Stuff

Stuff - Unknown circa 2001/2

Stuff
(Unknown Date)

Originally Published: Unknown Date

Greatest American Hero No. 25

Alice Cooper

Author: Jacob Kalish

The godfather of shock rock is now just a PTA dad. Well, a blood-chugging snake-tongued PTA dad, at any rate.

Before Marilyn Manson ever slapped on a set of breasts, there was a man named Alice Cooper. Born Vincent Furnier on February 4, 1948, in Detroit, Alice was the son of a preacher. The family moved to Phoenix when Vin was 10, to ease the anguish of the little guy's asthma. As a teenager, he gave birth to a band that would come to be known as Alice Cooper. "There were a lot of heroes in rock 'n' roll, but no real villians," he says. "I was the one to fill that role." (Merv Griffin was busy.)

The band probably would have died a quick death if it weren't for the "chicken incident." While performing in Toronto in 1969, a live chicken was thrown onstage, and Vincent picked up the bird and tossed it to shreds. Rumors spread, and soon the story has Alice biting off Tweety's head and chugging the blood. This, apparantly, was a good thing.

The band now had hype - all it needed was a hit. That came in 1971 with "I'm Eighteen," the pubescent anthem from the chart-topping album Love It To Death. Follow-ups such as School's Out and Billion Dollar Babies were even bigger hits. As with all bands, success breeds discontent, and Vincent left to the group in 1974. A legal battle ensued over who would get to keep the good Cooper name, but Vince ended the war by legally changing his name to - you guessed it - Alice Cooper. The band was forced to go with Billion Dollar Babies. Remember them? They don't either.

Life in the '70s was pretty good to Alice. The chicken incident taught him a lot about showmanship. But his performance was more Bellevue than Broadway, featuring songs about sex with blow-up dolls. Alice sucked face with a boa constrictor, donned a straitjacket and was tortured by a sexy nurse. Every show climaxed with Alice's "execution" - either by hanging, electric chair of his favorite, the guillotine.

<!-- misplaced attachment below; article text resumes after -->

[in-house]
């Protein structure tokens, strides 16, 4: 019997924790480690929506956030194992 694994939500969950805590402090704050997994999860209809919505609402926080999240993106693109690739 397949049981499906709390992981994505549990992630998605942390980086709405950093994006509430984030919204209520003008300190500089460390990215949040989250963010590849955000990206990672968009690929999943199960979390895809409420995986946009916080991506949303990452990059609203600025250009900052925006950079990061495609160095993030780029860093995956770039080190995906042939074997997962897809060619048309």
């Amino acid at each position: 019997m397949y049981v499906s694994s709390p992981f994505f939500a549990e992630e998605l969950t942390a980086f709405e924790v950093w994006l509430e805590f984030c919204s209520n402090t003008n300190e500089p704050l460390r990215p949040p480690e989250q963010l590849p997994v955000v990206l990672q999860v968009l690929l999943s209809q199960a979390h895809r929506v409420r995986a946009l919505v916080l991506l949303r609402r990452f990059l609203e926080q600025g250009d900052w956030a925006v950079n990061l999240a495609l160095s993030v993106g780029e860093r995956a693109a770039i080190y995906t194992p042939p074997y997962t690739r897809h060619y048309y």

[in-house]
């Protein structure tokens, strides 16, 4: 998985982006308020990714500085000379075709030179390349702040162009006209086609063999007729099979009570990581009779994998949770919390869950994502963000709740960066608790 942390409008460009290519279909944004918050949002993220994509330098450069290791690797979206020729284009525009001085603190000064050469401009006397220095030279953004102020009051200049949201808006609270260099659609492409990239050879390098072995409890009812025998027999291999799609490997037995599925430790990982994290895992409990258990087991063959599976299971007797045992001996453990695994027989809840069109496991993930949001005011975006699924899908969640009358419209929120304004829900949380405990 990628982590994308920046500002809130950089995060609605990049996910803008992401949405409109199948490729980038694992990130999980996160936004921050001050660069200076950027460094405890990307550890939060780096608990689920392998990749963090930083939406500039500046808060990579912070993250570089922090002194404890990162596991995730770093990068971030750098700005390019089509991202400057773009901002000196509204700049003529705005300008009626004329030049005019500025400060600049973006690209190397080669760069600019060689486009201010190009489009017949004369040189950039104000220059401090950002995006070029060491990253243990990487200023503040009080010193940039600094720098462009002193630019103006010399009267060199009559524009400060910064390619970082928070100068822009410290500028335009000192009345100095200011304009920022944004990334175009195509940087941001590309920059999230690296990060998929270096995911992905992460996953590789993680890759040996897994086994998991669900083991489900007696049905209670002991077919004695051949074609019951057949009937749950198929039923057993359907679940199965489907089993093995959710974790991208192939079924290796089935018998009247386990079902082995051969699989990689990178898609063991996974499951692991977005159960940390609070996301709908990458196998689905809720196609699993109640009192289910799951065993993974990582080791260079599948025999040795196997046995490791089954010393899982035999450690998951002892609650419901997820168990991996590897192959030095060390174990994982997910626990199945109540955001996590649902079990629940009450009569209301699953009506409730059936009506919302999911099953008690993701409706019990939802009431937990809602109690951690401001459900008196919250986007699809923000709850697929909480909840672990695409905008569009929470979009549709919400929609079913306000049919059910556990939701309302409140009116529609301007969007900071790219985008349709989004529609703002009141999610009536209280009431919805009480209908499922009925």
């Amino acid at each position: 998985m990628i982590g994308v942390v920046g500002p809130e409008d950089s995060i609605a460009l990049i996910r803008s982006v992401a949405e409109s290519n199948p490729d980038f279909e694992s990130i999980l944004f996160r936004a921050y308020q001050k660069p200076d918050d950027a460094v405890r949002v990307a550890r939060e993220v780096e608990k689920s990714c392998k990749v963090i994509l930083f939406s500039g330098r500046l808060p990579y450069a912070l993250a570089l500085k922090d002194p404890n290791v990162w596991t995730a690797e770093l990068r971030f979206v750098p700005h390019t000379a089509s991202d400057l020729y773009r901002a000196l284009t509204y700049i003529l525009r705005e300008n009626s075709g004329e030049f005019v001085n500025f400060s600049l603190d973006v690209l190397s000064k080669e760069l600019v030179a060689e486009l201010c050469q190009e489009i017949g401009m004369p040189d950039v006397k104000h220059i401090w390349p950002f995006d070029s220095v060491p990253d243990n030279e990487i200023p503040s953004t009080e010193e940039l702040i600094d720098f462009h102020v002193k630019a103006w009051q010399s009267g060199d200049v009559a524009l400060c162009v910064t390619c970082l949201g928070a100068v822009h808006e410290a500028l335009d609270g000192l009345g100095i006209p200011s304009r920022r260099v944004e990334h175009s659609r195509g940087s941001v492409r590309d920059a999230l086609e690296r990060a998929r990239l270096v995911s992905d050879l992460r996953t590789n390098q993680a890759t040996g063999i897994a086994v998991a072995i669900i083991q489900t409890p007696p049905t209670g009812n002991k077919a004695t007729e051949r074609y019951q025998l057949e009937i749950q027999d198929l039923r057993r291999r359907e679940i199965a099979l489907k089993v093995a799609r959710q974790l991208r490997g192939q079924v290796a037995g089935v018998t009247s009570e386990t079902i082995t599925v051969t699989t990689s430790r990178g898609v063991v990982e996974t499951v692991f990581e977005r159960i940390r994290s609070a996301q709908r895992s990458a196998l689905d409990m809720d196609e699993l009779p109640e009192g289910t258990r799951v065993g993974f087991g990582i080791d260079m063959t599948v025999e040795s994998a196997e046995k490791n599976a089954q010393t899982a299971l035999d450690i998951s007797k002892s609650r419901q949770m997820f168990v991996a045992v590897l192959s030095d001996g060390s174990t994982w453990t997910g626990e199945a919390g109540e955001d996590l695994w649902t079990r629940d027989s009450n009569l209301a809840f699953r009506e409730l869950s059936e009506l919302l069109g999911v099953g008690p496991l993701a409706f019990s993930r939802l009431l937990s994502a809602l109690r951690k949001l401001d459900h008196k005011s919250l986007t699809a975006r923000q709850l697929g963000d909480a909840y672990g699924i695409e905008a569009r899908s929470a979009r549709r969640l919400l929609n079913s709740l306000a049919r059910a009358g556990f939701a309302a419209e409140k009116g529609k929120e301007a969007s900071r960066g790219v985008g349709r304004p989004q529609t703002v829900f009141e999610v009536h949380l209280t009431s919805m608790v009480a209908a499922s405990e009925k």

He also raised the stakes by slamming a bottle of whiskey a day, and he once accidentally lanced his leg with a, um, lance. Another time, while performing "Welcome To My Nightmare," he fell off the stage. Coop wound up with a concussion and a standing ovation. It wasn't the only way he hurt his brain: "When you throw up blood onstage, great! But when you throw up blood in the morning because of all the whiskey you drank, you need help." And a good detergent.

Soon, however, Alice's shock value began to wane, KISS stole his act, and punk came along and made everything else seem tame. So he did what every rocker does under such circumstances: He drank like a middle-aged divorcee. How he remembers the '80s: "The scarist album we ever did was Dada [1983], because I can't remember doing it." In 1984, he starred in Monster Dog, a movie so bad that even USA Today didn't like it.

He finally cleaned up in '86, tapping into the usual ex-rocker resources: glf, family and God. Alice is still touring, but as far as his lifestyle is concerned, he traded in his electric chair for a recliner.

In his twisted version of Take Your Daughter to Work Day, Alice's 19-year-old daughter, Calico, plays a dominatrix in her doddering daddy's stage show. In the end, isn't it always about the family?